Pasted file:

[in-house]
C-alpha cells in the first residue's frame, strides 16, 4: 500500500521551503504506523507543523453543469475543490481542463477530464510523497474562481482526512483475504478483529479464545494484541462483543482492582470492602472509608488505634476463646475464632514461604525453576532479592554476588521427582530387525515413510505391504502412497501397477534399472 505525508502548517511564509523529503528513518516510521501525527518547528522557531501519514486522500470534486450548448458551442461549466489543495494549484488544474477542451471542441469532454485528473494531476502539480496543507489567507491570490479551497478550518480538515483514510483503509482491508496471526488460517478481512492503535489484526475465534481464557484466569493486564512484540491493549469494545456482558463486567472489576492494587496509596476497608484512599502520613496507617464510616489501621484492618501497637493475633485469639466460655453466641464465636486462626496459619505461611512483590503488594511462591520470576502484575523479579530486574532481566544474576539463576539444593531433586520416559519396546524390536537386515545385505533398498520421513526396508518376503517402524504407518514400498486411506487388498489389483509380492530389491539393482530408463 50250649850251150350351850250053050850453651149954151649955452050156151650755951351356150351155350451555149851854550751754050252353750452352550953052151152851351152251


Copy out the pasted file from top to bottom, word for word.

[in-house]
C-alpha cells in the first residue's frame, strides 16, 4: 500500500521551503504506523507543523453543469475543490481542463477530464510523497474562481482526512483475504478483529479464545494484541462483543482492582470492602472509608488505634476463646475464632514461604525453576532479592554476588521427582530387525515413510505391504502412497501397477534399472 505525508502548517511564509523529503528513518516510521501525527518547528522557531501519514486522500470534486450548448458551442461549466489543495494549484488544474477542451471542441469532454485528473494531476502539480496543507489567507491570490479551497478550518480538515483514510483503509482491508496471526488460517478481512492503535489484526475465534481464557484466569493486564512484540491493549469494545456482558463486567472489576492494587496509596476497608484512599502520613496507617464510616489501621484492618501497637493475633485469639466460655453466641464465636486462626496459619505461611512483590503488594511462591520470576502484575523479579530486574532481566544474576539463576539444593531433586520416559519396546524390536537386515545385505533398498520421513526396508518376503517402524504407518514400498486411506487388498489389483509380492530389491539393482530408463 50250649850251150350351850250053050850453651149954151649955452050156151650755951351356150351155350451555149851854550751754050252353750452352550953052151152851351152251